Computer science professor Raquel Urtasun, Canada Research Chair in Machine Learning and Computer Vision, is creating the blueprint for an achievable, affordable self-driving car.
When you trace the history of neural network research, all roads lead back to one professor and one university: Geoffrey Hinton and the University of Toronto. Hinton, often called the godfather of deep learning, has led groundbreaking research in machine learning—teaching computers how to think—for over 40 years. Hinton’s work has been widely acclaimed and adopted by the tech world, including Google, which recently acquired his start-up company DNNResearch. As we enter an era where artificial intelligence exists in everyday life, a new pioneer has come to the fore at the University of Toronto. Professor Raquel Urtasun is drawing a new map, and thanks to her work, our roads will soon be safer.
After completing postdoctoral fellowships at MIT and UC Berkeley, Urtasun was interested in pursing a number of different areas: machine learning, computer vision (enabling computers to understand the world through imagery) and robotics. She decided to focus on all three by developing the algorithms and conditions required to create safe, sustainable self-driving cars.
For many years, the prospect of the self-driving car was proving unrealistic and unaffordable. To date, self-driving cars have relied on expensive sensors such as LIDAR, which puts their cost at over $100,000—unrealistic for public use. These models also require manually annotated maps, which are incredibly expensive to produce. Urtasun explained, “Experts have calculated that to map the whole United States would cost more than one billion dollars. Imagine the cost of keeping the maps up to date.”
Now, Urtasun’s research is paving the way for an achievable approach to self-driving cars. Affordability is key, as her vision is for autonomous vehicles that could be used everywhere, helping make our cities safer.
“Over one million people die every year due to automotive accidents,” she said. “Imagine the impact if we could reduce that number significantly.” With Urtasun’s advanced software, self-driving cars would understand and adapt to their environment and surrounding vehicles, drive less aggressively, and ultimately lower collision rates.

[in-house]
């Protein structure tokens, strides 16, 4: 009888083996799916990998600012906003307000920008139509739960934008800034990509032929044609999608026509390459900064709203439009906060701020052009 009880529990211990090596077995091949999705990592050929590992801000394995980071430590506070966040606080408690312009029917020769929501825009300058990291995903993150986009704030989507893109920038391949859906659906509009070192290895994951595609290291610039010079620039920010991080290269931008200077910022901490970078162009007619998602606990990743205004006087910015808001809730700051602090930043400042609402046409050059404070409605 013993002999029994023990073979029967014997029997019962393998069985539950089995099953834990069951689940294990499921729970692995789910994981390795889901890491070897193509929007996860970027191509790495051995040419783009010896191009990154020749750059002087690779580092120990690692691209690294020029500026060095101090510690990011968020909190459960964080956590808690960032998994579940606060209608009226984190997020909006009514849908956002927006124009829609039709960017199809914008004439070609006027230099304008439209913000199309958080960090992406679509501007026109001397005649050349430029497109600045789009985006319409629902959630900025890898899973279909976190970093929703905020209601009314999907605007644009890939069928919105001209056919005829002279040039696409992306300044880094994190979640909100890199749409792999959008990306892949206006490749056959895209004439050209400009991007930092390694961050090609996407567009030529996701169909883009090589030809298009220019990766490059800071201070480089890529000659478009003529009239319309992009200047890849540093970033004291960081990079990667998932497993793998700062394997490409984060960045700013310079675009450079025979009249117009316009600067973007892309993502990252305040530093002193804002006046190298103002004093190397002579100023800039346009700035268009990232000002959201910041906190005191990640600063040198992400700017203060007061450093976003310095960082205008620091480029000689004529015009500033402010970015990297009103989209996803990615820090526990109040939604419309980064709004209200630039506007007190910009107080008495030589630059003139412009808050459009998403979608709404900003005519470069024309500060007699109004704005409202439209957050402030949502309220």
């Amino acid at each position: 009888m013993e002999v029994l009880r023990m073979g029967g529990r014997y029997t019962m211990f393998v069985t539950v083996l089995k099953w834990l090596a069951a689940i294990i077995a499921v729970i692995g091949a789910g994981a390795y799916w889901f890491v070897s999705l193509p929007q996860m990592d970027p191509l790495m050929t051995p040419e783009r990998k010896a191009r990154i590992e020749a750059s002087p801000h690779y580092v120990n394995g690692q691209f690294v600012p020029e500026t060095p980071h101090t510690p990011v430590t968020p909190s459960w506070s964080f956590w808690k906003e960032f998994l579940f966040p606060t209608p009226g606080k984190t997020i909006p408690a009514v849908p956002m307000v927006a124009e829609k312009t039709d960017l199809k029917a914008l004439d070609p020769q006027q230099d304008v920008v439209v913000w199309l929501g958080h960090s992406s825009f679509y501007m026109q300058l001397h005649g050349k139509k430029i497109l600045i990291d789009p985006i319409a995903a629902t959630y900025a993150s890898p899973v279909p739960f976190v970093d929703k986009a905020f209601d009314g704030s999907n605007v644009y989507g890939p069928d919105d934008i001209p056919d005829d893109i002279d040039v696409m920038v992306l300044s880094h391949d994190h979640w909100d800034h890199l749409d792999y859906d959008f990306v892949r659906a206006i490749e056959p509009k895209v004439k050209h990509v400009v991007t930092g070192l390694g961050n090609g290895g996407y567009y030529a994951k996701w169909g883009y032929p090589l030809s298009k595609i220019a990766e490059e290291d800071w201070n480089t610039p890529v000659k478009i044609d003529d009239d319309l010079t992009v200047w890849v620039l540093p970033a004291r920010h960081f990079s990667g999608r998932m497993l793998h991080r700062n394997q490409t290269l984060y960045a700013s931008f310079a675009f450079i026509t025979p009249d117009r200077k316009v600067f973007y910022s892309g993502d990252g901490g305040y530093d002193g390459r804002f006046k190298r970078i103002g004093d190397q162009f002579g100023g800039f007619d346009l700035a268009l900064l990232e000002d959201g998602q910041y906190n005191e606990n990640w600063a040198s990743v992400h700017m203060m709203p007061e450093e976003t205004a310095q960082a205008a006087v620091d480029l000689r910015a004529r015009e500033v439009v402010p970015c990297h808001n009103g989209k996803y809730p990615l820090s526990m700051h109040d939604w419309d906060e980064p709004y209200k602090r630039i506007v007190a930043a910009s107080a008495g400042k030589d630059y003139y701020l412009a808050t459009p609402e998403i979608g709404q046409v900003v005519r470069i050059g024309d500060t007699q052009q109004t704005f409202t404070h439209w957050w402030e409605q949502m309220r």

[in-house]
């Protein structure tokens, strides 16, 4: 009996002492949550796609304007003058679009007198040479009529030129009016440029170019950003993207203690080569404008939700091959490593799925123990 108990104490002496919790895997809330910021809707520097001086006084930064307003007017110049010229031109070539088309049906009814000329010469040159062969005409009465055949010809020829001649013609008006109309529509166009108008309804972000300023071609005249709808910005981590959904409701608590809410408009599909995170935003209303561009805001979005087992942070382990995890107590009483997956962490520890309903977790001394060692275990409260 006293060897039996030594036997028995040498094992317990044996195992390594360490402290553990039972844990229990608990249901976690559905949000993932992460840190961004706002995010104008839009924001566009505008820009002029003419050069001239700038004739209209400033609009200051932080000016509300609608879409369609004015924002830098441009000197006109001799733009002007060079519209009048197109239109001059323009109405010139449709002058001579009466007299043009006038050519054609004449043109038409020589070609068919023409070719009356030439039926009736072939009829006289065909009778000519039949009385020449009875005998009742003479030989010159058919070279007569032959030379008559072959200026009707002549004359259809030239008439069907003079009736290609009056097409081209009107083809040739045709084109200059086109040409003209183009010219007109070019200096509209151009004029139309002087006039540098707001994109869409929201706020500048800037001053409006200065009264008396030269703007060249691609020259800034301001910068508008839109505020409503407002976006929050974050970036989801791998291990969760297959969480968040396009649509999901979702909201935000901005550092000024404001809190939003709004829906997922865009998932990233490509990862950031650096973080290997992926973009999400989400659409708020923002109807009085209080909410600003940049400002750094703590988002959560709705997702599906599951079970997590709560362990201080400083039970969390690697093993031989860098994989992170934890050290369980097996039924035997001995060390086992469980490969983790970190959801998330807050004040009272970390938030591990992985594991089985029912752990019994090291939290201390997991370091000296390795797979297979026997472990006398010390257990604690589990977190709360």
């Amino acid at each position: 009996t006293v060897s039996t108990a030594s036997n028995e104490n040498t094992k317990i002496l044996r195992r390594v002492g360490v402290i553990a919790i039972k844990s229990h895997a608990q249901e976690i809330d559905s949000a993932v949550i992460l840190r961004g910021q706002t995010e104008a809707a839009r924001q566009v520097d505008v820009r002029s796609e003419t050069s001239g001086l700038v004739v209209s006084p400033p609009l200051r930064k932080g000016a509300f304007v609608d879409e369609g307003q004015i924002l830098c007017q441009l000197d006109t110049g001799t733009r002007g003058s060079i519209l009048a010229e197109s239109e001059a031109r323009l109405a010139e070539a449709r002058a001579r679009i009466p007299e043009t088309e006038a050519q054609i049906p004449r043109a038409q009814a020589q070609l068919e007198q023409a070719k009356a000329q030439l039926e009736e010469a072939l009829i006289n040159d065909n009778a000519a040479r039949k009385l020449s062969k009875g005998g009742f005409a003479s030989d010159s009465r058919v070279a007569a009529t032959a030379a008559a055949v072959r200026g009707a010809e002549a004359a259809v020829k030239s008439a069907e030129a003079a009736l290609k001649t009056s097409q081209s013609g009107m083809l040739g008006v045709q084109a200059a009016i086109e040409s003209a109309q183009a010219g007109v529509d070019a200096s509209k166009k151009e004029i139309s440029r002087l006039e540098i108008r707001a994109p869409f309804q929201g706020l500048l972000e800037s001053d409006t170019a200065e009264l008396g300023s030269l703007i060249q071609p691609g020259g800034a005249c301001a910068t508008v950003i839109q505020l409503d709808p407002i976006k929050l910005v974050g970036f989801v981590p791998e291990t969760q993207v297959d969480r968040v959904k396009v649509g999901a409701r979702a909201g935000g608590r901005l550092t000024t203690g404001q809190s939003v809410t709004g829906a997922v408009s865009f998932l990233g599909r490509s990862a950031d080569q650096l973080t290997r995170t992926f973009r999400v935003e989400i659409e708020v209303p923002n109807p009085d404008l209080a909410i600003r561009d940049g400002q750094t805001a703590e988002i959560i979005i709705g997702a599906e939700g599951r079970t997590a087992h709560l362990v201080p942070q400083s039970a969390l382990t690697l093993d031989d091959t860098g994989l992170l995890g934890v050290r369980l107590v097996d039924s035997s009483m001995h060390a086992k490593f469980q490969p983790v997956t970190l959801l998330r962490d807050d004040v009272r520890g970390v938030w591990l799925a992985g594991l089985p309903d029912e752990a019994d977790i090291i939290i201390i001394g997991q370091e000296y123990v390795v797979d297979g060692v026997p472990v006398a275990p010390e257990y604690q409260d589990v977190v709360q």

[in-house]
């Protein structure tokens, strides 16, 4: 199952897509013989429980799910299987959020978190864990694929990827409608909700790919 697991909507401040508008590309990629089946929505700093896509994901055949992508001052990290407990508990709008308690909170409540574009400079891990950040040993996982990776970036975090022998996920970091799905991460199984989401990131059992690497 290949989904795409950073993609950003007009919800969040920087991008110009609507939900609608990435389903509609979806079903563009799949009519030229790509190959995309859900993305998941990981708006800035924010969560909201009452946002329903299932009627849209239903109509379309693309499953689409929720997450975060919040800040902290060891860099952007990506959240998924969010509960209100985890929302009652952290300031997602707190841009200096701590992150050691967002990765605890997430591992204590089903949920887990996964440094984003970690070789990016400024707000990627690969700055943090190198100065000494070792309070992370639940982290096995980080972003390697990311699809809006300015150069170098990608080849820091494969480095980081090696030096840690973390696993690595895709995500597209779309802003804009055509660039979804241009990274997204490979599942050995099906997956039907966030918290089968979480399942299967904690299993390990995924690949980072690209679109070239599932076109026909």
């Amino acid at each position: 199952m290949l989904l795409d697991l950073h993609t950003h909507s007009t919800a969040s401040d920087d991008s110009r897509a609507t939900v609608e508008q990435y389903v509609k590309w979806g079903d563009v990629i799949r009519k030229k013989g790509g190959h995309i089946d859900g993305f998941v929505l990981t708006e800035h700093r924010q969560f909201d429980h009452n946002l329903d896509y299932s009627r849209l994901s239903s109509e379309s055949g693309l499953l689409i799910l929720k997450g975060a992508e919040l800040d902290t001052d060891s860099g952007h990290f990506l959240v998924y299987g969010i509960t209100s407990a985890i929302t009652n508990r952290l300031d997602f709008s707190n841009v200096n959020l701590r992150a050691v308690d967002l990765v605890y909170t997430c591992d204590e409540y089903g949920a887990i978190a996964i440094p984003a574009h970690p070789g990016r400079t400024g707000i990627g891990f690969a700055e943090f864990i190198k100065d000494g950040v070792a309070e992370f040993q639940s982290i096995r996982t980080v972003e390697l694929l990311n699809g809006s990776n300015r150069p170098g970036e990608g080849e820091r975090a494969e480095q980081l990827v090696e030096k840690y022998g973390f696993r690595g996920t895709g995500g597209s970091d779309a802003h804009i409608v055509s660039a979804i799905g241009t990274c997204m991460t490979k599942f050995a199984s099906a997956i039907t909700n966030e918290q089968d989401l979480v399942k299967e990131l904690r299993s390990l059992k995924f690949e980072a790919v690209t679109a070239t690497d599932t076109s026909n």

At a special TEDxUofT event, Urtasun spoke of the potential environmental benefits of self-driving cars. “Self-driving cars could help to reduce pollution. They could present new opportunities for faster, safer public transport and a more creative use of space.”
Urtasun looks to self-driving vehicles as a way to encourage more people to use public transport, car sharing and ride sharing.
“Owning a car is really a waste,” she said. “We should be thinking of sharing resources, by way of materials and also space. Ninety-five percent of the time a car is parked and unused, it is such a waste of space. Imagine what we could use all of that space for. We could use the space that cars take up to make our cities much better.”
One of the problems with public transport is its lack of flexibility. Urtasun believes that self-driving cars could allow public transport to respond to demand. “They would make commutes faster and easier for people who live outside the main arteries of a transport system,” she said. “You could maximize the number of people per car—which is the big problem currently, as we have all these commuters who travel in cars alone.”
Urtasun’s research has focussed on using inexpensive sensors to interpret information captured from a camera. “As humans, we can solve this problem. We use our eyes when driving. In the same way, a computer could use a camera.” For computers to interpret and understand the world as it’s presented through a camera, there are many obstacles to overcome. Computers will need to understand 3D and the proximity and movement of surrounding vehicles.
Urtasun spent the first two years of her research on self-driving cars building the benchmarks that will enable developers to create the algorithms required to create autonomous vehicles. She and her team developed the KITTI benchmark, a series of challenges for developers that are used to simulate and assess the performance of their systems. The benchmark has been used by over 500 groups in both academia and industry, including Daimler, NVIDIA, Samsung and Toyota.
To date, Google, NVIDIA, Intel, Samsung, Toyota, Mitsubishi, Adobe, the HSA Foundation and Amazon have all supported Urtasun’s research. She was also recently awarded the E.W.R. Steacie Memorial Fellowship by the Natural Sciences and Engineering Research Council of Canada. The fellowship is awarded annually to enhance the career development of outstanding and highly promising scientists and engineers at Canadian universities. In addition to her role at the University of Toronto, Urtasun was recently recruited by Uber to lead its self-driving research in Canada.
Toronto is fast becoming a global hot spot for machine learning, with the launch of a new independent centre for artificial intelligence in Toronto. The Vector Institute, which is affiliated with the University of Toronto, advances Canada’s claim to be the global leader in artificial intelligence. Urtasun is a co-founder of the institute and will be a key member of its research team. And Geoffrey Hinton will serve as its chief scientific adviser.
As interest in her work continues to grow, Urtasun’s team moves closer to making self-driving cars a reality. But for her, this is just the beginning. “Self-driving cars aren’t the end goal. This is the first step towards having really smart cities.”
Story by Phil Boughton
(top) Raquel Urtasun. Photo: Jacklyn Atlas.